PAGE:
Week 3 of the series, Understanding How Your Child Learns is here. Last week, we talked about how to reach the auditory learner. Today, we’ll learn about homeschooling the kinesthetic/tactile learner.
Several years ago, when I was a fifth grade teacher, I taught a boy I’ll call Richard. Richard was a bright child, but he was fidgety. When it was time for him to do seat work, Richard had a hard time concentrating. Richard drummed beats on his textbooks, he tapped his pencil on his desk, he got up to sharpen his pencil several times, and he leaned back in his chair instead of sitting on it.
One morning, I asked Richard why he couldn’t sit and work. He replied, “I don’t know. I just have to be moving.” From that point on, I made adjustments for Richard to help him complete tasks more successfully. I allowed him to push his chair to the side and stand or kneel in front of his desk while writing. I allowed him to roll a stress ball in his hands as I taught a lesson. I let Richard stand against the wall and sway in the back of the classroom while the class watched a video. All of these accommodations helped Richard find success in the classroom.
Kinesthetic/tactile learners like Richard learn best by moving and doing. Here are some characteristics found in these types of learners. Kinesthetic/tactile learners:
- enjoy taking things apart and putting them back together again,
- prefer to complete hands on projects,
- figure things out rather than read directions,
- like to doodle and draw,
- touch people as they talk to them,
- use lots of gestures as they speak, and
- find it difficult to sit still
If you’re homeschooling a kinesthetic/tactile learner, you can meet her needs in your safe and comfortable home environment. Addressing this learning style can be fun as it allows the homeschooling mom to implement a variety of interesting approaches that will help your child grasp what you’re teaching. Here are some tips.
- Take frequent breaks. No one knows your child better than you. When she begins to show signs of weariness, take a short break. If you try to unleash too much information at once, your child won’t be able to fully process what you’ve taught. Plan your day so that it includes regular break times.
- Provide opportunities for physical activity throughout the day. Begin the day with a burst of physical activity to help the kids get the “wiggles” out. Start off with a round of morning exercises including stretching, jumping jacks, or jogging in place. If the weather permits, let the kids run around outside for a bit after lunch. In the afternoon, take a short walk.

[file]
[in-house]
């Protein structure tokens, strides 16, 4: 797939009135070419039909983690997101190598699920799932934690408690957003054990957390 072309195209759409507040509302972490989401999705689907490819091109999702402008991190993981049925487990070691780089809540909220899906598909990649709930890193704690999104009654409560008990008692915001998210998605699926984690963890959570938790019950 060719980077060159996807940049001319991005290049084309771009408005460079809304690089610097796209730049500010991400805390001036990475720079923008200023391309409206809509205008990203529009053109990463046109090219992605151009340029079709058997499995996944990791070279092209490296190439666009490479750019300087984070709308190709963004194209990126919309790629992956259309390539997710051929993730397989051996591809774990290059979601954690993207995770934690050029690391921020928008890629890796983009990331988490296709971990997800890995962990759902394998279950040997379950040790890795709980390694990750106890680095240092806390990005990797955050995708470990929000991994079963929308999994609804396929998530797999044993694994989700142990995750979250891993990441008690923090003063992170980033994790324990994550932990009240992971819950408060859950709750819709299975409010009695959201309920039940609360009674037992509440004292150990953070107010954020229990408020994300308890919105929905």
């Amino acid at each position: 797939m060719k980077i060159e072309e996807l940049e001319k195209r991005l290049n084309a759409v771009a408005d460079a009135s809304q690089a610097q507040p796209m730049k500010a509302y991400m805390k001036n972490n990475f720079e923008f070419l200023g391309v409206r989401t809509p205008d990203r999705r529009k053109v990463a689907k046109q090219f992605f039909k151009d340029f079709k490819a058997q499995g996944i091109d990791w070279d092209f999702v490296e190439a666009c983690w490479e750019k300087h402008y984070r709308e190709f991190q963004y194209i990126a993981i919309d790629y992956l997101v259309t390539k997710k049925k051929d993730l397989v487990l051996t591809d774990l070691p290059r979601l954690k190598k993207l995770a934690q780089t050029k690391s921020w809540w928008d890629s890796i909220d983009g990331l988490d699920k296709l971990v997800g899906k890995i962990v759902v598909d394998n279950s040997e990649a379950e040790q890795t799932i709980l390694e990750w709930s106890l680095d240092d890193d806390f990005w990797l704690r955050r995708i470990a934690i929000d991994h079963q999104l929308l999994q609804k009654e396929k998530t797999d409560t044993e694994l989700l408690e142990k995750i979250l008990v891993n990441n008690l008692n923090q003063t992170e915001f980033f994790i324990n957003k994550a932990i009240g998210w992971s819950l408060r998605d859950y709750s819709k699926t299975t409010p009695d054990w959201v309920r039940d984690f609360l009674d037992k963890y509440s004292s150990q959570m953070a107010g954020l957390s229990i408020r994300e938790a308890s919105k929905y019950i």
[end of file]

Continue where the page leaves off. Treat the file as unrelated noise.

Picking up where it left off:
- Let your child lie on the floor or couch during instruction. This is one of things I most enjoy about homeschooling. The kids aren’t soldered to chairs during instruction. As long as it’s not interfering with learning, let them get comfortable as you teach. I’ve taught many history lessons to children comfortably stretched out on the couch.
- Use a special chair. If your child must sit upright, consider letting him use a special moving chair such as a beanbag chair, rocking chair, or swivel chair. This will provide the movement kinesthetic/tactile learner needs but still keeps him seated.
- Let your child hold onto something while you teach. Fidgety fingers need something to do. Allowing your child to roll a stress ball in his hands as you teach the lesson can help improve your child’s focus. For Sugar Plum this means allowing her to have her blanket in hand. As I read, she likes to roll the blanket between the palms of her hands.
- Use manipulatives and games when possible. During math, make use of those rods and cubes, counting bears, and fraction tiles in your math bin. Let your child use the globe during history and build models in science. Teach concepts and review information by playing board games. Moving pawns around a board game is great way for kinesthetic/tactile learners to touch as they learn.
- Make lapbooks. Lap books are full of hands on activities like cutting, pasting, drawing, and coloring. The hands of your active learner will work hard to create these marvelous books that can be used for teaching, review, and assessment. If you’re new to lapbooking watch this tutorial to learn about them. Once you’re ready begin, find free lap book templates at Homeschool Share.
If you’re homeschooling a kinesthetic/tactile learner, there are many ways to meet his needs. Just be sure to focus on hands on activities and movement. Do you have any tips for working with kinesthetic/tactile learners? If so, share what you know by leaving a comment.
Photo courtesy of Phaitoon/FreeDigitalPhotos.net
© 2013 – 2014, Andrea Thorpe. All rights reserved.